In the last few hours, Google’s latest search algorithm updates have been going live. The purpose of this update is to combat webspam, but the actual result is rather questionable in terms of improving the quality of their search engine.
Out of context links
One theoretically welcomed change is Google’s analysis of whether or not a link makes sense in context. This should probably help combat the recycled and spun articles that have a bunch of unrelated links stuffed in to the text at random points. What is left to be seen, however, is how effective this is in sorting out the good links from the bad.
Link exchanges and reciprocal schemes
Reciprocal linking is something that Google hasn’t liked for a long time, but now it seems to be more of a liability than ever before. I’m starting to think this might be related to the losses I’ve seen on some of my sites, but I also see sites that rely even more heavily on this tactic that are higher in the rankings than they were. In general, it would probably be a good idea to avoid this kind of scheming altogether.
And bad links in general
Also emphasized is “aggressive” link building and “link schemes.” While they won’t go in to too much detail here, the growing consensus among search watchers is that bad links are actually becoming a negative signal rather than something Google just ignores. Again, the idea is to punish websites that intentionally build links for the purpose of increasing their ranks, but I have to wonder just how accurate their analysis is. At the least, it is a big jump in the trend toward shrinking the part of the internet that gets a vote.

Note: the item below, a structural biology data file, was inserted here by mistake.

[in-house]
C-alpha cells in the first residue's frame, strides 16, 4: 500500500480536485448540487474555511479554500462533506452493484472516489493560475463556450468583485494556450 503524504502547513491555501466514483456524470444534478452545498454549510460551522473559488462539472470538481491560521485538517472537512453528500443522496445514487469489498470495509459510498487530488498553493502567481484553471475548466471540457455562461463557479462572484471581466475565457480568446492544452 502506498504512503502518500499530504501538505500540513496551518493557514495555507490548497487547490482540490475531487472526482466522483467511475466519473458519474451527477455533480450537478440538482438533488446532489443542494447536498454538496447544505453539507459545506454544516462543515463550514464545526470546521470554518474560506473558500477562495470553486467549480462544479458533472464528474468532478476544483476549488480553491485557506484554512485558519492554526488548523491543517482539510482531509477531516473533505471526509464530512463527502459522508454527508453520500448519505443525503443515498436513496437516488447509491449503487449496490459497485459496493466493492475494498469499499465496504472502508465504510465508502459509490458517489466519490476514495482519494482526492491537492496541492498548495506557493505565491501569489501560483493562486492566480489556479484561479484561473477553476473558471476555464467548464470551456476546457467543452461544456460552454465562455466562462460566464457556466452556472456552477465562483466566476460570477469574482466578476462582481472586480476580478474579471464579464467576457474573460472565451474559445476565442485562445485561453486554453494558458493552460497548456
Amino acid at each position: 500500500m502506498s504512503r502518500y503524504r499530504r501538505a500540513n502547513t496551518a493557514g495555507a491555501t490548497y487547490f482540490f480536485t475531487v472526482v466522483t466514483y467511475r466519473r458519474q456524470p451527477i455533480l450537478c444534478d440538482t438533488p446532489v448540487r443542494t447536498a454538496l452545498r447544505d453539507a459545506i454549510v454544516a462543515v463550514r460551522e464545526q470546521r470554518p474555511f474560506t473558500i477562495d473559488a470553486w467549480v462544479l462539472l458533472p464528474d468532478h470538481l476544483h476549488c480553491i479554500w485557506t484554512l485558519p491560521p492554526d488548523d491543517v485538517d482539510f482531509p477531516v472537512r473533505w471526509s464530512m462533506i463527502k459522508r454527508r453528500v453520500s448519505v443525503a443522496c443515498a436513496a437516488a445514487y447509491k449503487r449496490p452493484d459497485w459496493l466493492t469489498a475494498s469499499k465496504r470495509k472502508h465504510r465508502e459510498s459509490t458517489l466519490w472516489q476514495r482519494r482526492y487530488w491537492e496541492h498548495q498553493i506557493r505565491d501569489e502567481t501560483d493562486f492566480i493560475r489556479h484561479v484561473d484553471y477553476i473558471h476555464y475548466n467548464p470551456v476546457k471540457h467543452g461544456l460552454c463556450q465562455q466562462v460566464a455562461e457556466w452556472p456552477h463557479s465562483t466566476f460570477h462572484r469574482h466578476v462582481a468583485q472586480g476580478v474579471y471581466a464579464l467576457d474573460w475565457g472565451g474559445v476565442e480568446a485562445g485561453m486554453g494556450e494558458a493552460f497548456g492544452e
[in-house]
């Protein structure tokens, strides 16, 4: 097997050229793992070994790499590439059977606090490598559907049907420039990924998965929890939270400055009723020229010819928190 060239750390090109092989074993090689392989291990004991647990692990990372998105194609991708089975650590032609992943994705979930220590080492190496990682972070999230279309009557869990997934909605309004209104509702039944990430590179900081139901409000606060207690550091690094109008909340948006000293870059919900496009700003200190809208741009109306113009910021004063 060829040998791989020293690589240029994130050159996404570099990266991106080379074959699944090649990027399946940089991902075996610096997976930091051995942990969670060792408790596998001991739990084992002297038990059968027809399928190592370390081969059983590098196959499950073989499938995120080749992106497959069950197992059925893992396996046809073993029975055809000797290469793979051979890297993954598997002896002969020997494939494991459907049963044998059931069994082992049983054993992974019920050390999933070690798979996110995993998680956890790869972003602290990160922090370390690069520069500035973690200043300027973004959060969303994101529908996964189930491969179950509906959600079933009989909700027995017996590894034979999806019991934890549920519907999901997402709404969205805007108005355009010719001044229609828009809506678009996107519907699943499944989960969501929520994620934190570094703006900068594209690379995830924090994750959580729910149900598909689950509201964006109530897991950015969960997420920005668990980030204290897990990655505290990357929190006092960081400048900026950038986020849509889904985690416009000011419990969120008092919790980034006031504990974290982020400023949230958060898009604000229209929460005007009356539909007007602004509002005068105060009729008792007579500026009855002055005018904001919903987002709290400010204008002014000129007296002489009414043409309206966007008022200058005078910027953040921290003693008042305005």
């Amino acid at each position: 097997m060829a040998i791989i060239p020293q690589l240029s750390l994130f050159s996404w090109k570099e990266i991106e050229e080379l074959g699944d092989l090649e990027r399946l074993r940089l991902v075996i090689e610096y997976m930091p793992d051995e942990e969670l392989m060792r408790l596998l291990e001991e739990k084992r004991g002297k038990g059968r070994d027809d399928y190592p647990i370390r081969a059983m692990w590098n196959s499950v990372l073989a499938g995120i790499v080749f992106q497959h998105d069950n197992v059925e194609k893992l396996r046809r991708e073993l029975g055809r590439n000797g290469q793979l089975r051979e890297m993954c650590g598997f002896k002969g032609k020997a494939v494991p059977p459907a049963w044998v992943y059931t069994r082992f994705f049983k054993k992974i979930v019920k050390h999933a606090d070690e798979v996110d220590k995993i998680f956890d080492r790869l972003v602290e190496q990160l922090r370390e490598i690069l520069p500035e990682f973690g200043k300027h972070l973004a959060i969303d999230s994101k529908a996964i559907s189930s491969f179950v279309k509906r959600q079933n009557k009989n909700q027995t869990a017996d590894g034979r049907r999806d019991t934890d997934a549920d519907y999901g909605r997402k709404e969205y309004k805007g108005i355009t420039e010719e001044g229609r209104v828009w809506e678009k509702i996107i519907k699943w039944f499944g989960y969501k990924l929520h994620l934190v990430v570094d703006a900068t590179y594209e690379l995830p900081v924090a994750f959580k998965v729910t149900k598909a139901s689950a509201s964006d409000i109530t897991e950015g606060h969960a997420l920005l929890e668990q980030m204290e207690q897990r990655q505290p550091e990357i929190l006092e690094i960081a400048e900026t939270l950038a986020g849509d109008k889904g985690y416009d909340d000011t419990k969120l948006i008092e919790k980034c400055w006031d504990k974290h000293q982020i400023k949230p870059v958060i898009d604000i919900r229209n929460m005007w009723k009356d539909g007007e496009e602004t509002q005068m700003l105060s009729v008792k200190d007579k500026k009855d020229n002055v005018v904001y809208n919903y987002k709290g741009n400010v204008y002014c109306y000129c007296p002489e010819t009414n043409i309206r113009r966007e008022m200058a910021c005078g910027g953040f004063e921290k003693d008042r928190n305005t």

The era of negative SEO
As Google has become more aggressive and forceful in dealing with webspammers, SEOs have been wondering how long it would be until negative SEO became the most important niche in the search industry. Well, it seems increasingly clear that this future is here.
There’s at least one case study out there claiming a direct effect of negative SEO tactics, and I’ve had some personal experience seeing how “bad comments” and excessive social linking could work as a negative SEO strategy. Combined with the latest anti-spam algorithm update, it is starting to look like Negative SEO is about to become a big problem.
So who wins?
Well, right now Google search results are still being dominated by Youtube, Wikipedia, and domains with exact keyword matches. In that respect, things haven’t changed too much – except that whatever smaller and medium sites might have squeaked their way in to the top ten have been replaced by even more domains matching keywords. Some of the examples are just pathetic.
One commenter has noted that the domains hurt today are among the same ones tripped up by what Google called a “classification error.” According to Cutts, this classification update incorrectly identified domains as being parked, and they quickly reversed direction on it. However, was that actually a trial-run for the anti-spam update – or has Google incorporated another classification error?
I haven’t heard any positive reviews of this particular update, so I’m going to be watching for more updates.